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Nursing Mothers Get a Break in Health Care Law
 

By Stephen Miller  4/1/2010

Under the Patient Protection and Affordable Care Act, employers covered by the Fair Labor Standards Act (FLSA) are now required to furnish “reasonable” breaks to nursing mothers to express milk for their infants. This was provided in a provision adding the following as a new subsection (r):

An employer shall provide:

(A) a reasonable break time for an employee to express breast milk for her nursing child for one year after the child’s birth; and

(B) a place, other than a bathroom, that is shielded from view and free from intrusion from co-workers and the public, which may be used by an employee to express breast milk.

There are two exceptions to these requirements under the health care law:

  • Employers are not required to pay employees who take a breastfeeding break—unless a state law says otherwise.

  • An employer with less than 50 employees is exempt if the requirements would “impose an undue hardship” by causing it “significant difficulty or expense” as compared to the employer’s size, resources and business structure.

"For years, because of sporadic laws in only 25 states and accommodations offered by a handful of employers, working mothers were left to fend for themselves. They had to fight for a private, clean place to pump—not the bathroom—or felt forced to give up nursing early because of the barriers that work posed," commented Gina Ciagne, a certified lactation counselor and director of breastfeeding and consumer relations at Lansinoh Laboratories, a provider of breastfeeding support and baby products. "Now, employers will be required to provide nursing mothers with a private place, other than a restroom, to use a breast pump."

What's 'Reasonable'?

The provision leaves some big issues unresolved, she added. "The words 'reasonable break time' are vague, and what defines an 'undue hardship' is debatable," Ciagne observed. "This can leave those with an employer that believes itself justified in not providing accommodations without other options."

Moreover, "the duration of a pumping session depends on each individual mother, so it is troublesome to leave the definition of 'reasonable time' up to the employer. Because it is open to interpretation, this places the burden on the employee to figure out how she is going to make it work with her employer, especially for women working in a smaller company with less than 50 workers," she added.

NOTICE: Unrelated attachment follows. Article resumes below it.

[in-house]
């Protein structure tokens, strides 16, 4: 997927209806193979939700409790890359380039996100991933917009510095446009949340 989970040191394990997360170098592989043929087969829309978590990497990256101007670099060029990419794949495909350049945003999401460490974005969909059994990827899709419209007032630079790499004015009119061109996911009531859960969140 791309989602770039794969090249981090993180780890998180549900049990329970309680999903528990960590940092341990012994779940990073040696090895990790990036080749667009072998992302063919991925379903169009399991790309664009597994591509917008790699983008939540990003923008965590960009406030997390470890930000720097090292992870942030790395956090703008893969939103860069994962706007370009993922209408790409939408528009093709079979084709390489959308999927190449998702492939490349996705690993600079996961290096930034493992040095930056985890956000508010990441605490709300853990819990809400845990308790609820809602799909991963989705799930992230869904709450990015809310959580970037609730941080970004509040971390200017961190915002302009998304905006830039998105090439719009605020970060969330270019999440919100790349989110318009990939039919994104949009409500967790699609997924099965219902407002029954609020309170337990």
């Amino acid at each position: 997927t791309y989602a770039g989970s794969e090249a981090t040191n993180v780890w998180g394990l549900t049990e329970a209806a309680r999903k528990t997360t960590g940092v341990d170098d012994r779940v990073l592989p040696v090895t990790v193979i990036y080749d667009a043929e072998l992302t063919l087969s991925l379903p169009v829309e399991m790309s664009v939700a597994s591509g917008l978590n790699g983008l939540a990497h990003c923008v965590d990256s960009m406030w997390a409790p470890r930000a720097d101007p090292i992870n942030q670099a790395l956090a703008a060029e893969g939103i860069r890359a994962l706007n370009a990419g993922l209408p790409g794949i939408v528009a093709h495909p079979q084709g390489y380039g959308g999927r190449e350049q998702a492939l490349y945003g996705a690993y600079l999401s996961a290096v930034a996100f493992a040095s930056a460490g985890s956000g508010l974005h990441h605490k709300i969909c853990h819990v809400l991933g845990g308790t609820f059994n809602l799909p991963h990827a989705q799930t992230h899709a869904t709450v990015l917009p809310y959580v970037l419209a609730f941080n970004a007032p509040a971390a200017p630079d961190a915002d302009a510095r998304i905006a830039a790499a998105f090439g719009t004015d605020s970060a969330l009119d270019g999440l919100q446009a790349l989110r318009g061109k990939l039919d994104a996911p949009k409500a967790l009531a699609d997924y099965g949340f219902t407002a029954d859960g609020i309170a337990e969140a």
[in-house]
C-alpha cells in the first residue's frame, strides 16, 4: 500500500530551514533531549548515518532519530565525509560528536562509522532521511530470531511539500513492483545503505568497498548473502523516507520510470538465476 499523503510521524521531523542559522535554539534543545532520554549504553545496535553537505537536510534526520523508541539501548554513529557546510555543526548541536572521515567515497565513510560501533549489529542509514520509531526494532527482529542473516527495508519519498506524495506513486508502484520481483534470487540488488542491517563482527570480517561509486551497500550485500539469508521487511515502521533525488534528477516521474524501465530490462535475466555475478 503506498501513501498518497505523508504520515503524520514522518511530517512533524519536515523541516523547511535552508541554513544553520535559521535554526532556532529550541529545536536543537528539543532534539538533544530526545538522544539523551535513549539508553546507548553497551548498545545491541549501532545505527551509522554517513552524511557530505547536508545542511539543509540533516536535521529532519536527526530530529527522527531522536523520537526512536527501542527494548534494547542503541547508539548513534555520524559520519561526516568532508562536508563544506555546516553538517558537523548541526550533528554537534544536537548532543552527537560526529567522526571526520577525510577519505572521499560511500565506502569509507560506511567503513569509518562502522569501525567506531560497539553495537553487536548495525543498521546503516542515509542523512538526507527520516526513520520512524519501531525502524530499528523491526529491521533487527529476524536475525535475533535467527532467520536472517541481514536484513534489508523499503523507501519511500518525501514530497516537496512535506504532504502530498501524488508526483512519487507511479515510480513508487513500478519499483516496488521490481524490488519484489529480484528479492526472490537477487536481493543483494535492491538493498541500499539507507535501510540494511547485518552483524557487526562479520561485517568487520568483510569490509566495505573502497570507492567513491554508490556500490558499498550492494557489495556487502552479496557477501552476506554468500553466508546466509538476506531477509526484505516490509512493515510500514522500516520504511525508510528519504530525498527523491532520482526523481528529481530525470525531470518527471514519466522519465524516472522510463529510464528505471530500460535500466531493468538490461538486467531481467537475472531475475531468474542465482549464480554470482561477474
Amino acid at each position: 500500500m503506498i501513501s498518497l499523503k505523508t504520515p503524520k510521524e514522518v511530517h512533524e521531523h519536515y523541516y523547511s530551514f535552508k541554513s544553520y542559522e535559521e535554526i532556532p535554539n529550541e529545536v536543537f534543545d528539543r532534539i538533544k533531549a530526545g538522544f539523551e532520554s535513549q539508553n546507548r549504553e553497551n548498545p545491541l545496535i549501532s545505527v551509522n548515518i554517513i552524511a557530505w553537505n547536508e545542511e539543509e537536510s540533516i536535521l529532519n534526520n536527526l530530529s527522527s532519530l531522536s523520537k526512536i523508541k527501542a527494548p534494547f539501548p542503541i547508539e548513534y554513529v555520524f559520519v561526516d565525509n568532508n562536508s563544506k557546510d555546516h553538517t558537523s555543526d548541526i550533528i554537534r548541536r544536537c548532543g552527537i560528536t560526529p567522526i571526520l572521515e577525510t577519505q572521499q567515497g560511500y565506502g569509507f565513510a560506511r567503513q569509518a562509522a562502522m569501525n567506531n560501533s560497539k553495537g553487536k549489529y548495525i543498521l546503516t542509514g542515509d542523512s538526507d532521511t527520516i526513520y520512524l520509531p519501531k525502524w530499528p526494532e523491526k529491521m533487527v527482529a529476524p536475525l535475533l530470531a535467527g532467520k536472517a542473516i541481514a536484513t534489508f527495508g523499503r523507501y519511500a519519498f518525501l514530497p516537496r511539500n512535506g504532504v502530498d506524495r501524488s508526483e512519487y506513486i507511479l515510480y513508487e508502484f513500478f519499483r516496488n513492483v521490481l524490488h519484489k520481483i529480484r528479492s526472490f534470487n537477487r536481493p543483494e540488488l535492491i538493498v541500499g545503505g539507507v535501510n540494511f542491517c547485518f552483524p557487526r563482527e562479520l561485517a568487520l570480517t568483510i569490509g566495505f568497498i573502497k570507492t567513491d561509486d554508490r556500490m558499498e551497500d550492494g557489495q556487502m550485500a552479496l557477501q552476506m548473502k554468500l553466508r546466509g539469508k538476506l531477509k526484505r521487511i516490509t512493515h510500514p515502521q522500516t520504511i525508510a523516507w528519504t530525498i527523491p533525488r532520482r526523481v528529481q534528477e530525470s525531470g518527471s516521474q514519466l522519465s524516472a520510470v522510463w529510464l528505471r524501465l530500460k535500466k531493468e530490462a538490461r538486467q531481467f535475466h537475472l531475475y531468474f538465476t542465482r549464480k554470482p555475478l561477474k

So, while the new law opens the door for breastfeeding mothers, "they must walk through it, and might have to continue to fight for the 'reasonable time' they need, Ciagne said. 

Waiting for the Regs

According to an advisory from the law firm Alston & Bird:

"While it will likely be several months before the Department of Labor issues regulations regarding these new requirements, this amendment to the FLSA became effective when the health care reform bill was signed on March 23, 2010. To avoid potential claims, employers should be aware of the break requirements and consider what private locations they may be able to offer nursing mothers to express breast milk. Employers who receive a request from nursing mothers should not be rigid regarding the frequency and duration of the breaks and should communicate with the employee to resolve any problems. Employers with less than 50 employees are cautioned not to assume exemption from the requirements, but should consult with counsel regarding the undue hardship standard set forth in the law."

 Stephen Miller is an online editor/manager for SHRM.

Related Article: 

Viewpoint: Health Reform Law's Protections for Nursing Mothers Are Welcome but Vague, SHRM Online Benefits Discipline, April 2010

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